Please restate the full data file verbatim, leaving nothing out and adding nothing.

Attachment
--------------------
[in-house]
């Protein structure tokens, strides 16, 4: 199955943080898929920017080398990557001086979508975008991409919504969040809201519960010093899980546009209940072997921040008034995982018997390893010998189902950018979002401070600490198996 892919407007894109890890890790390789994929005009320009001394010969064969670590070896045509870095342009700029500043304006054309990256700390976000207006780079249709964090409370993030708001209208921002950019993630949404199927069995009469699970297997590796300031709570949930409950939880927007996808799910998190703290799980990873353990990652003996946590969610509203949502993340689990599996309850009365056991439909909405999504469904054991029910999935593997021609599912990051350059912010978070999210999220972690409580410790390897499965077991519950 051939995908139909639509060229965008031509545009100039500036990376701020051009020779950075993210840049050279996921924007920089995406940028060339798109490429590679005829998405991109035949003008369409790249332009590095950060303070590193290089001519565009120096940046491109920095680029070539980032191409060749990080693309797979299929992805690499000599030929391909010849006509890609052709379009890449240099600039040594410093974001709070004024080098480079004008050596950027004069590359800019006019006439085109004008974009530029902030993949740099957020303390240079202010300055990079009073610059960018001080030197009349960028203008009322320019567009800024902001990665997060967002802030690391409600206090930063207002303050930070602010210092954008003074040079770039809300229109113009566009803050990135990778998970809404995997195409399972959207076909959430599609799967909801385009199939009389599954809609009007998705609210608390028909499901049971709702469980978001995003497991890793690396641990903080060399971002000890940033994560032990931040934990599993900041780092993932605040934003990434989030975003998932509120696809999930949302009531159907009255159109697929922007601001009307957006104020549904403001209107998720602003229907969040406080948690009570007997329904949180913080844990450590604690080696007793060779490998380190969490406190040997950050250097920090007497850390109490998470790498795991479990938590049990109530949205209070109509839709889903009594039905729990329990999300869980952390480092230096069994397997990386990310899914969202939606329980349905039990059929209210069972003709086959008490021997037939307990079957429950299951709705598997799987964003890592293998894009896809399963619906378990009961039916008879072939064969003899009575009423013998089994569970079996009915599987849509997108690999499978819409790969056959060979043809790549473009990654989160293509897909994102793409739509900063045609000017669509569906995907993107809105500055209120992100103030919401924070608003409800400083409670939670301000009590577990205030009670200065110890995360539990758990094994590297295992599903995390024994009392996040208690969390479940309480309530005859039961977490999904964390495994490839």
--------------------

[in-house]
């Protein structure tokens, strides 16, 4: 199955943080898929920017080398990557001086979508975008991409919504969040809201519960010093899980546009209940072997921040008034995982018997390893010998189902950018979002401070600490198996 892919407007894109890890890790390789994929005009320009001394010969064969670590070896045509870095342009700029500043304006054309990256700390976000207006780079249709964090409370993030708001209208921002950019993630949404199927069995009469699970297997590796300031709570949930409950939880927007996808799910998190703290799980990873353990990652003996946590969610509203949502993340689990599996309850009365056991439909909405999504469904054991029910999935593997021609599912990051350059912010978070999210999220972690409580410790390897499965077991519950 051939995908139909639509060229965008031509545009100039500036990376701020051009020779950075993210840049050279996921924007920089995406940028060339798109490429590679005829998405991109035949003008369409790249332009590095950060303070590193290089001519565009120096940046491109920095680029070539980032191409060749990080693309797979299929992805690499000599030929391909010849006509890609052709379009890449240099600039040594410093974001709070004024080098480079004008050596950027004069590359800019006019006439085109004008974009530029902030993949740099957020303390240079202010300055990079009073610059960018001080030197009349960028203008009322320019567009800024902001990665997060967002802030690391409600206090930063207002303050930070602010210092954008003074040079770039809300229109113009566009803050990135990778998970809404995997195409399972959207076909959430599609799967909801385009199939009389599954809609009007998705609210608390028909499901049971709702469980978001995003497991890793690396641990903080060399971002000890940033994560032990931040934990599993900041780092993932605040934003990434989030975003998932509120696809999930949302009531159907009255159109697929922007601001009307957006104020549904403001209107998720602003229907969040406080948690009570007997329904949180913080844990450590604690080696007793060779490998380190969490406190040997950050250097920090007497850390109490998470790498795991479990938590049990109530949205209070109509839709889903009594039905729990329990999300869980952390480092230096069994397997990386990310899914969202939606329980349905039990059929209210069972003709086959008490021997037939307990079957429950299951709705598997799987964003890592293998894009896809399963619906378990009961039916008879072939064969003899009575009423013998089994569970079996009915599987849509997108690999499978819409790969056959060979043809790549473009990654989160293509897909994102793409739509900063045609000017669509569906995907993107809105500055209120992100103030919401924070608003409800400083409670939670301000009590577990205030009670200065110890995360539990758990094994590297295992599903995390024994009392996040208690969390479940309480309530005859039961977490999904964390495994490839």